On Wednesday, Warren City Council will be voting on a sanitation rate increase for the residents.
In 2011, the Warren Environmental Services Department collected almost 24,000 tons of garbage. This sanitation department consists of 13 hourly employees who do a tremendous job through rain, sleet or snow long before your mail arrives each work day. The department also includes its director and secretary who perform the daily administrative tasks.
The department's mission statement reads, in part: ''To preserve and maintain constantly evolving service using improving technology and innovation.'' City Ordinance 927.10 gives the department the sole and exclusive right to collect residential garbage in Warren.
The granting of this monopoly through ordinance comes with the responsibility of ensuring our residents receive superior service at a competitive price.
As council members, it is our responsibility to investigate alternatives to a rate increase. There are various options to reduce, not raise our sanitation costs.
We can reduce our garbage tonnage through recycling. I recently toured Greenstar Recycling in Pittsburgh. The facility can process 150 tons of recycled trash per hour.
Greenstar is building another recycling facility closer to us in Akron.
In past contract negotiations, the city of Warren has stated that voluntary recycling is superior to curbside recycling. However, Warren's recycling habits contradict that point.
Warren presently has three recycling locations - downtown behind the Trumbull County Administration Building, the Parkman Road fire station and the Christ Episcopal Church on Atlantic Street N.E.
These three sites combined to collect 88 tons of recyclables in 2011. That number represents less than one half of one percent of our total yearly garbage tonnage.
I have also recently toured an efficient transfer station near Chardon in Geauga County operated by Universal Disposal. The facility is state of the art and should be looked at prior to council deciding on a rate increase.
Currently, Warren Sanitation collects commercial and residential garbage and transports it to Environmental Transfer System Inc. (ETSI), located on Martin Luther King Boulevard. S.W. ETSI is a privately owned corporation that charges Warren $42.48 per ton in tipping fees. The 2012 city budget request for landfill costs is a little more than $1 million.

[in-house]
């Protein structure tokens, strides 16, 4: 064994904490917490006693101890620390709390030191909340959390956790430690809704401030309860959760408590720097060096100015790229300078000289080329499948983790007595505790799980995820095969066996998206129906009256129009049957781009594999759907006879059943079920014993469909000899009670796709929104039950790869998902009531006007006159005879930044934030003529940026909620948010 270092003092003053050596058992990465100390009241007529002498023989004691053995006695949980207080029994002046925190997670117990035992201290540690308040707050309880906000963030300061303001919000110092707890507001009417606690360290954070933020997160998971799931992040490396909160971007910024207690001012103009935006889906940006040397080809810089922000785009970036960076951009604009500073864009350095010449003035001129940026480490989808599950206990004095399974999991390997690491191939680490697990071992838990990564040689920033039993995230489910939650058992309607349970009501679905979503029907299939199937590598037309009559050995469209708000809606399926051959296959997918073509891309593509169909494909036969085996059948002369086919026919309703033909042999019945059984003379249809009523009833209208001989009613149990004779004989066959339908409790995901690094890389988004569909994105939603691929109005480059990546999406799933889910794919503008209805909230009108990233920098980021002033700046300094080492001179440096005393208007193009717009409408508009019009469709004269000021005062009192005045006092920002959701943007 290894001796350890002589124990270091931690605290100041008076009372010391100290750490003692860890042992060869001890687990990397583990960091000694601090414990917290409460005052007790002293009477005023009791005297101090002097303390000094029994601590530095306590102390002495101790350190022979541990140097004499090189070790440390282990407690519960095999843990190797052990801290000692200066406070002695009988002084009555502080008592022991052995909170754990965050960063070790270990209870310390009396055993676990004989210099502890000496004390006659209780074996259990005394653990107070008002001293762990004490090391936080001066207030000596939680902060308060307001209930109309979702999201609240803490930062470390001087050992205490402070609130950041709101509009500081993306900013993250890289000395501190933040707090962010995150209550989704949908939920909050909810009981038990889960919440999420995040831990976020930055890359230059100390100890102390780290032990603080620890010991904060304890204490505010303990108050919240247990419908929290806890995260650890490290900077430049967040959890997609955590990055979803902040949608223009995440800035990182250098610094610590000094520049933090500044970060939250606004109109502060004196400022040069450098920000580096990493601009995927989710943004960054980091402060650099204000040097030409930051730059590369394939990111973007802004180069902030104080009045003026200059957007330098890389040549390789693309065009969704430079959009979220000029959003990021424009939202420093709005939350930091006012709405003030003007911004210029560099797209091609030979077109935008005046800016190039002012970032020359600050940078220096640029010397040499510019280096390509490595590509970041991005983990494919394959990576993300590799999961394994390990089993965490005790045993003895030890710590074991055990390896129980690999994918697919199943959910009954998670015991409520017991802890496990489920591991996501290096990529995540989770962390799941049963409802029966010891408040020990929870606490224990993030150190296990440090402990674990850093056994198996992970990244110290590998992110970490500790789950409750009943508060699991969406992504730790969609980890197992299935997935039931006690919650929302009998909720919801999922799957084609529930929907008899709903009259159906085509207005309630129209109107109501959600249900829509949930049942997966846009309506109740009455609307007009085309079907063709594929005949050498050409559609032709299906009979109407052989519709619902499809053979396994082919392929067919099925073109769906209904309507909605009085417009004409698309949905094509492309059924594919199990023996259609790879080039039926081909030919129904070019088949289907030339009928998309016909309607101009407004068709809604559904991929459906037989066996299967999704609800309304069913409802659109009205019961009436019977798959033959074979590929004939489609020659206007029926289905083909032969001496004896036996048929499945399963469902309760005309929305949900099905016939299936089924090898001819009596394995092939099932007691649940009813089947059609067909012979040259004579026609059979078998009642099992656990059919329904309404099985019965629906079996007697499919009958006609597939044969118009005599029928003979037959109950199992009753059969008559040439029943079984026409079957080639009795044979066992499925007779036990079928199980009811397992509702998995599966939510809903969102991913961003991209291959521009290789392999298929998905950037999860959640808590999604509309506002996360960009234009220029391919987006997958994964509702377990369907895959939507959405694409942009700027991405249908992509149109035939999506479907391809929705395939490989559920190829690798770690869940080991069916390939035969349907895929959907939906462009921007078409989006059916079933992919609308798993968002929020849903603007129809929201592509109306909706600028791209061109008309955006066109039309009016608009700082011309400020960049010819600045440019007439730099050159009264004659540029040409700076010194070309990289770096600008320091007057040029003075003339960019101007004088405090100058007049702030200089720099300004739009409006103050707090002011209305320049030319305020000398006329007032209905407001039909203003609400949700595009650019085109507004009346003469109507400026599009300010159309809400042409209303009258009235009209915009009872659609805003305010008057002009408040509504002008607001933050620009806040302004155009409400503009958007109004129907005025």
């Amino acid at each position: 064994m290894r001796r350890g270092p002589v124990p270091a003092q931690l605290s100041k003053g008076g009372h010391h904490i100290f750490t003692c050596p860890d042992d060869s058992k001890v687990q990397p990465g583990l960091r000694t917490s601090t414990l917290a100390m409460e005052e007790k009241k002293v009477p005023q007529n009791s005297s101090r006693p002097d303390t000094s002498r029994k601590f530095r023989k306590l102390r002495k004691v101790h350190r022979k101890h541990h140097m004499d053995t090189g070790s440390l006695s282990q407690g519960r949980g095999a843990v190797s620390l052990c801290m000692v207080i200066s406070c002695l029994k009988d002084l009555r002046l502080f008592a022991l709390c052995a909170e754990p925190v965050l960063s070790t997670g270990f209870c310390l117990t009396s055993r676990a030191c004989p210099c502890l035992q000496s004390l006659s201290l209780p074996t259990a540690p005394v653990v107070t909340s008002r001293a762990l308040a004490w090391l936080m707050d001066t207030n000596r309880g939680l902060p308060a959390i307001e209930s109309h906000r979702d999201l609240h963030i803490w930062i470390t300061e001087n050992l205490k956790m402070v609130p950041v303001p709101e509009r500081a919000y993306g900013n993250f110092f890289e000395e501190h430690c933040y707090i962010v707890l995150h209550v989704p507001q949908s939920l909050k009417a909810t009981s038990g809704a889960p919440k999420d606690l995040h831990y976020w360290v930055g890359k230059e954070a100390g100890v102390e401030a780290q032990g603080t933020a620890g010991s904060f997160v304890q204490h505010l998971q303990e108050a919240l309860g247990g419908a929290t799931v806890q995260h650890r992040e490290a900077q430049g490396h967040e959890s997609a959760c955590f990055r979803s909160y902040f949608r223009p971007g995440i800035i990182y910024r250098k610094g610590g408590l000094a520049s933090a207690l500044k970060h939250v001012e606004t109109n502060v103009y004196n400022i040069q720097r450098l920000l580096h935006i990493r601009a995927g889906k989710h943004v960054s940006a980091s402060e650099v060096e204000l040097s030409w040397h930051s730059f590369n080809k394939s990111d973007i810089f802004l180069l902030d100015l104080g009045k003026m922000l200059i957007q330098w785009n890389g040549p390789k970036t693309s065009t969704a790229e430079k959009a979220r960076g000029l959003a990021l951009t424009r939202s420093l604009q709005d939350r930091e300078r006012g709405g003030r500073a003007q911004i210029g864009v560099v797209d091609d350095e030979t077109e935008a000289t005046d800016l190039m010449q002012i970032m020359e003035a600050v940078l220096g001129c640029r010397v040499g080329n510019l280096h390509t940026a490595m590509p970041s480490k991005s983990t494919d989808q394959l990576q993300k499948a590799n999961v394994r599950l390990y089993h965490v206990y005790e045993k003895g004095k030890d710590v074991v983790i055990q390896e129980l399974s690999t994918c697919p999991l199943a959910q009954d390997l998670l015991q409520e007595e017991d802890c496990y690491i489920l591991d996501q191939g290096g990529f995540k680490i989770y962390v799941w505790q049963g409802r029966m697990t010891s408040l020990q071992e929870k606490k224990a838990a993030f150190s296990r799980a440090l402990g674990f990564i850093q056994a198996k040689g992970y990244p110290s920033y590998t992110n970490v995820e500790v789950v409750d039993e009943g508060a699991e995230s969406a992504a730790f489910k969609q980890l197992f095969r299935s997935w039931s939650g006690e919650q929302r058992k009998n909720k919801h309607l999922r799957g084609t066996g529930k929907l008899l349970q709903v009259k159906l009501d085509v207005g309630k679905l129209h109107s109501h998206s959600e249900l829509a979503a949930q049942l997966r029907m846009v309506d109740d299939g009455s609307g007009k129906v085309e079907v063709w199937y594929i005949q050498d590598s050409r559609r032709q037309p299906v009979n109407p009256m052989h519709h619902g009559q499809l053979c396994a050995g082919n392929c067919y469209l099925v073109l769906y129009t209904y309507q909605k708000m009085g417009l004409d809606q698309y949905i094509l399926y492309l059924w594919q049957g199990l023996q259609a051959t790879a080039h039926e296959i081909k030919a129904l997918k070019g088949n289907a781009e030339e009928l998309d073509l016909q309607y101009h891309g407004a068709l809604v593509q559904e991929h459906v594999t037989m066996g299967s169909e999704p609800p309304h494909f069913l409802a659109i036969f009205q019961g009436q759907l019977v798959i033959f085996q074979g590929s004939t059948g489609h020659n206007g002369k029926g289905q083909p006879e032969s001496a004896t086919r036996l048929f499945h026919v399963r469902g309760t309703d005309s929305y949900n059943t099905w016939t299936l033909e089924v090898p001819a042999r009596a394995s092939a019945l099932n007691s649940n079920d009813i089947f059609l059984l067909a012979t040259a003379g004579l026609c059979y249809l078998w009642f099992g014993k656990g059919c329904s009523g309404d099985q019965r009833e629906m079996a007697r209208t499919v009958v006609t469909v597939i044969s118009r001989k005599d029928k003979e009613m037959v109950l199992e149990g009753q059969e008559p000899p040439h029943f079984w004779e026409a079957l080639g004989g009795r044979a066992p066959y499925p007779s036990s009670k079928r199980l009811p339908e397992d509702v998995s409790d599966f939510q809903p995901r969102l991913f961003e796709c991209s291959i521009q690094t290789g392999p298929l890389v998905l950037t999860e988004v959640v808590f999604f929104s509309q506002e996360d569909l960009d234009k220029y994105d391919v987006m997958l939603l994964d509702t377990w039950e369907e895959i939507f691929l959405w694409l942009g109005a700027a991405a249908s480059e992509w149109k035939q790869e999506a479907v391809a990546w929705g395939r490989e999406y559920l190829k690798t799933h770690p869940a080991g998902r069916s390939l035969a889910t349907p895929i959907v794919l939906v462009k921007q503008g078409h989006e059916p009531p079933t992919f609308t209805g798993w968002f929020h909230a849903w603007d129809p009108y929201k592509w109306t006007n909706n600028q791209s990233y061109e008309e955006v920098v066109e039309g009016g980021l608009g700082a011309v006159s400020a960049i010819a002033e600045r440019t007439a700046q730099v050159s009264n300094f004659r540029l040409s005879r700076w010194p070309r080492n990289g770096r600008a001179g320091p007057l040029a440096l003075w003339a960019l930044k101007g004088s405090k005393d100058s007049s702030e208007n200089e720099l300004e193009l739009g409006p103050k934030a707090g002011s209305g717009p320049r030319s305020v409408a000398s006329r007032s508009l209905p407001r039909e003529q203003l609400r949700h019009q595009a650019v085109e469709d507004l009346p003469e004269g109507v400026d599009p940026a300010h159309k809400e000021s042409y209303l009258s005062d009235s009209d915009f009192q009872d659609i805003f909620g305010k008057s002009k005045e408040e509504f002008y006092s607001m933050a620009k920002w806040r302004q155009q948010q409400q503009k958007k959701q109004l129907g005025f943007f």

I feel that investigating the operating of our own transfer station and encouraging curbside recycling could reduce our costs and would reduce the city's overall landfill tonnage which ultimately reduces our annual landfill fees.
On Wednesday, City Council will hear third reading of an amended ordinance that would raise sanitation rates by $1.50 per month. This proposal would make your monthly sanitation bill $15.85. This figure represents an increase of a little more than 10 percent.
City residents have dealt with recent increases in their wastewater (27 percent) and water bills. The suggested water rate increases would be incremental - 12 percent, 10 percent, 6 percent and 6 percent - over the next four years.
The increases out of our residents' pocketbooks must be weighed against a median family annual income of $36,158, according to the latest census figures provided for the city of Warren..
In contrast, Niles residents have paid $10.31 per month for garbage collection over the past three years, and their city recently signed a two-year extension under the same terms.
Girard residents pay $9.98 per month, while Lordstown pays $13.75.
Local townships' monthly sanitation rates range from $13.98 in Weathersfield to $15.43 and $15.95 in Liberty and Howland respectively.
It should be noted that all of the aforementioned townships have free curbside recycling, where with minimal effort you can reduce your sanitation bill to zero.
This legislation was initiated under the original premise of a $1 increase to buy a new $230,000 automated sanitation truck every two years. Raising residential rates $1 per month for our more than 14,000 customers would generate approximately $175,000 per year or $350,000 every two years.
This original request to raise sanitation rates by $1 per month would allow sufficient revenue for overhead and maintenance and the purchase of a new truck.
In my estimation, a $1.50 increase is not necessary.
Brown is the 3rd Ward councilman in the city of Warren.